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Tuesday, May 31, 2011

Getting Naked: A Business Fable About Shedding The Three Fears That Sabotage Client Loyalty

David A. Zimmer
David A. Zimmer, PMP
Chief Business Strategist
American Eagle Group
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Getting Naked: A Business Fable About Shedding The Three Fears That Sabotage Client Loyalty
by
Patrick Lencioni

When you pick up a book entitled "Getting Naked" you are not quite sure what to expect. Most of us feel more comfortable hiding our bodily flaws and those around us definitely feel more comfortable when we are dressed. In fact, the older I get, the more I seem to desire to remain clothed. It seems as consultants, I have seen many have the same desire to remain “clothed” when it comes to their ideas, work habits and interactions with clients. They put up a front or exterior that belies the true nature of their work.

In this book, author Patrick Lencioni talks directly to consultants and anyone who provides services, especially advisory services. He promotes the idea clients want consultants to be "naked" - transparent, servant-oriented, and more interested in adding value to the client's business than they are in the money being paid. Make it about the client and their concerns, not about the consultant.

Lencioni uses his signature style of a fable to illustrate his points. A larger, less client-oriented consulting firm buys a much smaller, customer-centric company. The larger firm method of selling and providing their services differ greatly from the smaller firm: pre-sales (gather data and information about the client, create a presentation and slideshow of their strengths and methodologies), impress the client with their ability to get the job done and propose a solution all before learning why the client called in the first place. They baffle the client with the senior consultants' abilities and prestige, and then staff the project with junior consultants possessing very little experience while charging the senior consultant rates. I'm not suggesting any particular large consulting companies stoop to such tactics, but ...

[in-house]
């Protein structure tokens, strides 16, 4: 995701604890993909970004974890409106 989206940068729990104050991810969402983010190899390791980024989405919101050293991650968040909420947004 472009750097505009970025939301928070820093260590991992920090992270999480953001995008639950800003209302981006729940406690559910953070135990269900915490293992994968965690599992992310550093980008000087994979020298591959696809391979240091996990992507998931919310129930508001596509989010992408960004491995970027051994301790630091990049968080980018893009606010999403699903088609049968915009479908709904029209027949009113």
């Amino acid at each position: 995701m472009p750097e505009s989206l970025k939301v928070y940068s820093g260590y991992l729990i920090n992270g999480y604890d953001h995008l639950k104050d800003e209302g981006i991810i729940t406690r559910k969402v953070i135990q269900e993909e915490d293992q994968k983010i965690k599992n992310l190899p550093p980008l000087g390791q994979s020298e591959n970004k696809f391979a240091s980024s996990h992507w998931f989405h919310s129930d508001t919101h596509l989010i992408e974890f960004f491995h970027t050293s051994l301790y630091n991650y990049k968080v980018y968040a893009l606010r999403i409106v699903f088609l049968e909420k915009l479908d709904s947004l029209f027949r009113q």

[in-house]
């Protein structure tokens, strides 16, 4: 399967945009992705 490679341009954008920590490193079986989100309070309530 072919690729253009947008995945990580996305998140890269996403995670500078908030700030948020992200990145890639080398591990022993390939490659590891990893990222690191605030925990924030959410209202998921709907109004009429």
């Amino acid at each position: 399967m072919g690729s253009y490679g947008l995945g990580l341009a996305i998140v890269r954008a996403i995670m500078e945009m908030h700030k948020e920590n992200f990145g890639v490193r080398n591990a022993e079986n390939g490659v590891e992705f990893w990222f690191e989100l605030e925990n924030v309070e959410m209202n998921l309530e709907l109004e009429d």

In the book, the smaller firms method of listening to the customer, working with the customer, and creating ideas aligned with the customer’s needs seemed to win the day, especially when they competed head-to-head with the larger firm and certainly proved their business was all about the customer and not the consultant.

Lencioni promotes three fears we consultants must overcome (and these same fears apply to internal consultants and non-consultants alike) in order to operate like the smaller firm and create a bevy of loyal, long-term clients:

Fear #1: Fear of Losing the Business

When you fear losing business, you compromise your work and objectivity - the very things clients hire you for - in order to maintain the business. If we don't worry about losing the business, then we can make bold suggestions benefitting the client. If the client doesn't like those moves or ideas and we lose the business, then they probably were not the type of client we could serve anyway. I've always made it a philosophy of mine to never be concerned about losing the business in deference to the client's benefit. In most cases, the client appreciated the openness. In other cases, we parted ways and I realized I served the client better by not working with them.

Fear #2: Fear of Being Embarrassed

No one likes to make mistakes in public. Very few people like being naked in front of others. Consultants especially don't like to be embarrassed by not knowing an answer, making glaring errors, or just downright appearing incompetent. As a result, we make up answers, dance around the question or simply evade the issue altogether by long-winded answers. Unfortunately, the client sees through such buffoonery.

Lencioni suggests simply admitting when we don’t know or make a mistake. Make corrective actions and move on. Be willing to ask “stupid” questions and make dumb suggestions because many times, in doing so, it generates creativity. If nothing else, the client appreciates the willingness to do what it takes to move them forward.

Fear #3: Fear of Feeling Inferior

Fear of feeling inferior has to do with preserving a sense of importance or social standing with the client. While we shouldn’t let the client walk on us or abuse us, a sense of servitude creates a bond between the consultant and client, one where both sides end up respecting each other.

I won’t elaborate anymore because Lencioni does a much better job with his fable and follow-on discussion. In a day where pride, ego and swagger seem to rule a consultant’s demeanor, this book is a welcomed addition to my library of how to truly develop loyalty between client and consultant.

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